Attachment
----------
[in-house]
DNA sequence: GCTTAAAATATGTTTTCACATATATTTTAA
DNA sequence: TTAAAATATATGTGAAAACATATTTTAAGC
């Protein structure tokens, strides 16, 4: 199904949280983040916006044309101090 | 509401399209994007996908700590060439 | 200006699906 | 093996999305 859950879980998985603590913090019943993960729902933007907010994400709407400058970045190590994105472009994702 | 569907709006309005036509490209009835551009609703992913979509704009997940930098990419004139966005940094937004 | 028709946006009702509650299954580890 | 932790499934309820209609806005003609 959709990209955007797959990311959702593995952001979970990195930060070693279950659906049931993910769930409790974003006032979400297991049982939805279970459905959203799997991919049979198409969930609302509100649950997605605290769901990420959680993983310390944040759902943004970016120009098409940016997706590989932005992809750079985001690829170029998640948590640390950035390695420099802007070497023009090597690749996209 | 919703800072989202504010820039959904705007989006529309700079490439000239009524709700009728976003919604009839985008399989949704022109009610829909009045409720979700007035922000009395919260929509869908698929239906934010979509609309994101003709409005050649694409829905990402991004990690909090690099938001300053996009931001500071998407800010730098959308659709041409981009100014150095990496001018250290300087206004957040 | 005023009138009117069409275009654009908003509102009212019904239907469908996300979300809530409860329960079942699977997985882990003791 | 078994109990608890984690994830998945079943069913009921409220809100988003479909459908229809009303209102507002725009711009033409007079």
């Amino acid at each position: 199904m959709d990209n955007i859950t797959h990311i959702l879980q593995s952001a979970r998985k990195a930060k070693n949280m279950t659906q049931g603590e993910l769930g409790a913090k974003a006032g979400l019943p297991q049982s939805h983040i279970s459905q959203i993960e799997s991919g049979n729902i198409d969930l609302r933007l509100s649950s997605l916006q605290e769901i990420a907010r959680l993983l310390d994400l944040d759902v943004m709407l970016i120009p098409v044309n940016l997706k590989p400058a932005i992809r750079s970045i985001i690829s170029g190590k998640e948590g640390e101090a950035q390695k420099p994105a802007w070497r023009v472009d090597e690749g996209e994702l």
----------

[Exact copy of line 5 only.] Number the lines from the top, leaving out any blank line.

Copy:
């Amino acid at each position: 199904m959709d990209n955007i859950t797959h990311i959702l879980q593995s952001a979970r998985k990195a930060k070693n949280m279950t659906q049931g603590e993910l769930g409790a913090k974003a006032g979400l019943p297991q049982s939805h983040i279970s459905q959203i993960e799997s991919g049979n729902i198409d969930l609302r933007l509100s649950s997605l916006q605290e769901i990420a907010r959680l993983l310390d994400l944040d759902v943004m709407l970016i120009p098409v044309n940016l997706k590989p400058a932005i992809r750079s970045i985001i690829s170029g190590k998640e948590g640390e101090a950035q390695k420099p994105a802007w070497r023009v472009d090597e690749g996209e994702l």